Beef, Pork Byproduct Values Up

The value of the often overlooked byproducts of beef and pork slaughter is rising seasonally, but this return on investment to beef packers is about to reach a seasonal leveling point.

“Byproduct,” “drop value,” “drop credit” and “offal” all refer to the same products and represent an important revenue source for packers.  Aggregate values for all of these products thus far in the year are moving higher

Beef byproducts consist of cheek meat, hearts, livers, tripe, tongues, bone meal, tallow, hides and several other products.

Pork byproducts have a similar list with the addition of white grease and blood meal.

Byproduct values are driven by international markets, since domestic use is relatively low.  US consumers shy away from eating tongues and hearts, and few relish a plate of liver, even if it’s drowning in onions.

US 2016 byproduct export volumes are expected to improve from 2015’s depressed levels, and annual prices are expected to rise as well.




The most current beef byproduct values available were at $11.49 per cwt the week of April 22.  This was $2.31, or 16.7%, below year ago and $2.19, or 16.0%, below the previous five-year average of $13.68.

Historically, the beef byproduct value ranges between $13 and $14 per cwt as seen in this Livestock Marketing Information Center graph of USDA Agricultural Marketing Service data.


Although byproduct values still are tracking below average, prices have risen $0.84 since the first of the year.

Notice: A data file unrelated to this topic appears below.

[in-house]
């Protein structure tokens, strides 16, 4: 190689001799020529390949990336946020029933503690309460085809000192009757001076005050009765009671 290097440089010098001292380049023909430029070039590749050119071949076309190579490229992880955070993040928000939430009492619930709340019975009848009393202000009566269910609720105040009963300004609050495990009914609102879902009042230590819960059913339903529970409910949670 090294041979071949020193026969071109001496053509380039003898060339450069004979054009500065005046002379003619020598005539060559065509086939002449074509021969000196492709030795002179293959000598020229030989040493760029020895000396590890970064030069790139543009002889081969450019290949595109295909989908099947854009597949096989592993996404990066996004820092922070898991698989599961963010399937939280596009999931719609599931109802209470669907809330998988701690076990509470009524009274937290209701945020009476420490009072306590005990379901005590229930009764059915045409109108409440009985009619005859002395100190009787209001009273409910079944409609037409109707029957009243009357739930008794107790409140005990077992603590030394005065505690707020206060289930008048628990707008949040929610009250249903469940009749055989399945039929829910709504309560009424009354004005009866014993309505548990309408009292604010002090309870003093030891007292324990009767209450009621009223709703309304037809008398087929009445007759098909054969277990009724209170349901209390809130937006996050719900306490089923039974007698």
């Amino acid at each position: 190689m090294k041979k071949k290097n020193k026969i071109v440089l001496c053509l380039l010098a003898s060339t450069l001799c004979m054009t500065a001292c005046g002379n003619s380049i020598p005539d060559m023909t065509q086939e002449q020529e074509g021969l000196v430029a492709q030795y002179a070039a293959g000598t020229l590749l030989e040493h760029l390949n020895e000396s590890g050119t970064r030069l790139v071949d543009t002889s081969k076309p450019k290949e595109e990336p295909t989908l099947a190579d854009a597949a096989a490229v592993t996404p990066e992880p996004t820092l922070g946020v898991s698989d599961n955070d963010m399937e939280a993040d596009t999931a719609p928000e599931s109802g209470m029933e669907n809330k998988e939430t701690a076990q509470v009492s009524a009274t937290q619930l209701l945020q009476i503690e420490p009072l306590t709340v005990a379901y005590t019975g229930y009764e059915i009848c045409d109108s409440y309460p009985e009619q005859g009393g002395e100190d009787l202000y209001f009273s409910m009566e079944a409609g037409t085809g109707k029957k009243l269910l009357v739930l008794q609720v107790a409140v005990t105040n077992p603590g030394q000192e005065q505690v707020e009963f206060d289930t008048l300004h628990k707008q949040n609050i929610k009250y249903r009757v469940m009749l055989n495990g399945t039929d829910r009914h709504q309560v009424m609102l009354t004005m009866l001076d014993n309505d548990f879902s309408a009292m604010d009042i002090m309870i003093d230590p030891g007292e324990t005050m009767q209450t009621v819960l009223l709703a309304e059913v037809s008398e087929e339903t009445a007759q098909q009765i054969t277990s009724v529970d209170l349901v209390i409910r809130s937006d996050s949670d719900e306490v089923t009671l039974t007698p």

The main contributor to the beef byproduct value is the hide.  Currently, a Butt Branded steer hide is worth about $72.00.  A year ago, it was $95.00, and the previous five-year average was about $90.00.  Economic slowdown in China, along with the increased value of the US dollar hurt hide buying from those markets.

Byproduct values increased dramatically in the second half of 2014 and the first half of 2015 because of a shortage in supply.  Mid-June was when significant declines began.

If international demand improves even marginally this year, beef byproduct values could post year-over-year increases during the second half of 2016.




Pork byproducts have also been hurt by slower world economies and a rise in the value of the greenback.

Recently, though, prices have shown strength.  As of April 22, pork byproduct values were $3.61 per cwt, $0.07, or 1.98%, above a year ago but still $1.63, or 31.1%, below the previous five-year average of $5.24.

Historically, pork byproduct values range from $5.00 to $6.00 per cwt.




Cash cattle markets Tuesday remained quiet with bids of $192.00 per cwt on a dressed basis turned away by sellers.  Other sellers were asking $130 on a live basis with no bids reported

Cash markets last week traded at $127 per cwt on a live basis, down $7 to $8.  In dressed markets cattle traded at $200 to $201.50, down $14 to $15.

The USDA’s choice cutout price Wednesday was down $3.76 per cwt at $214.81, while select was off $4.79 at $205.59.  The choice/select spread was $9.22 with 144 loads of fabricated product sold into the spot market.

The CME Feeder Cattle Index for the seven days ended Tuesday was $146.62 per cwt, up $0.04.  This compares with the Apr CME settlement Wednesday of $146.30, down $0.27.